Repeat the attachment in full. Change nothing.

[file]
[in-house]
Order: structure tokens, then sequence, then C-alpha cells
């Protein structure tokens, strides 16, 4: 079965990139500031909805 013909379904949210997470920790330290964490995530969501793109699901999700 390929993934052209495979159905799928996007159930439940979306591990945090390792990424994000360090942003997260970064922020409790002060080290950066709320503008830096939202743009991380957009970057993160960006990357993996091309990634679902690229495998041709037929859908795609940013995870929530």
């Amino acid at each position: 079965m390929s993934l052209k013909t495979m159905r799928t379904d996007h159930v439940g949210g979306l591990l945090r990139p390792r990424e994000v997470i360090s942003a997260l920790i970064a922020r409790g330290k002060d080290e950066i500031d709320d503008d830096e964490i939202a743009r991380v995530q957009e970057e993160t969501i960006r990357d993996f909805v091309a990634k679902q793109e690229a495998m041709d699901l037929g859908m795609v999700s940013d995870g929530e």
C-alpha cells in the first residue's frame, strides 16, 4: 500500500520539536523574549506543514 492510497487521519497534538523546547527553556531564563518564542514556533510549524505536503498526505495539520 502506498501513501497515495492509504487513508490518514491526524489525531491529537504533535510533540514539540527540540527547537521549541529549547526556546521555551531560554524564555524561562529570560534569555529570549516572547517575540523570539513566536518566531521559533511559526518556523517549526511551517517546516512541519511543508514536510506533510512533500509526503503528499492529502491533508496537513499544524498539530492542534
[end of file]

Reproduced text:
[in-house]
Order: structure tokens, then sequence, then C-alpha cells
């Protein structure tokens, strides 16, 4: 079965990139500031909805 013909379904949210997470920790330290964490995530969501793109699901999700 390929993934052209495979159905799928996007159930439940979306591990945090390792990424994000360090942003997260970064922020409790002060080290950066709320503008830096939202743009991380957009970057993160960006990357993996091309990634679902690229495998041709037929859908795609940013995870929530």
């Amino acid at each position: 079965m390929s993934l052209k013909t495979m159905r799928t379904d996007h159930v439940g949210g979306l591990l945090r990139p390792r990424e994000v997470i360090s942003a997260l920790i970064a922020r409790g330290k002060d080290e950066i500031d709320d503008d830096e964490i939202a743009r991380v995530q957009e970057e993160t969501i960006r990357d993996f909805v091309a990634k679902q793109e690229a495998m041709d699901l037929g859908m795609v999700s940013d995870g929530e």
C-alpha cells in the first residue's frame, strides 16, 4: 500500500520539536523574549506543514 492510497487521519497534538523546547527553556531564563518564542514556533510549524505536503498526505495539520 502506498501513501497515495492509504487513508490518514491526524489525531491529537504533535510533540514539540527540540527547537521549541529549547526556546521555551531560554524564555524561562529570560534569555529570549516572547517575540523570539513566536518566531521559533511559526518556523517549526511551517517546516512541519511543508514536510506533510512533500509526503503528499492529502491533508496537513499544524498539530492542534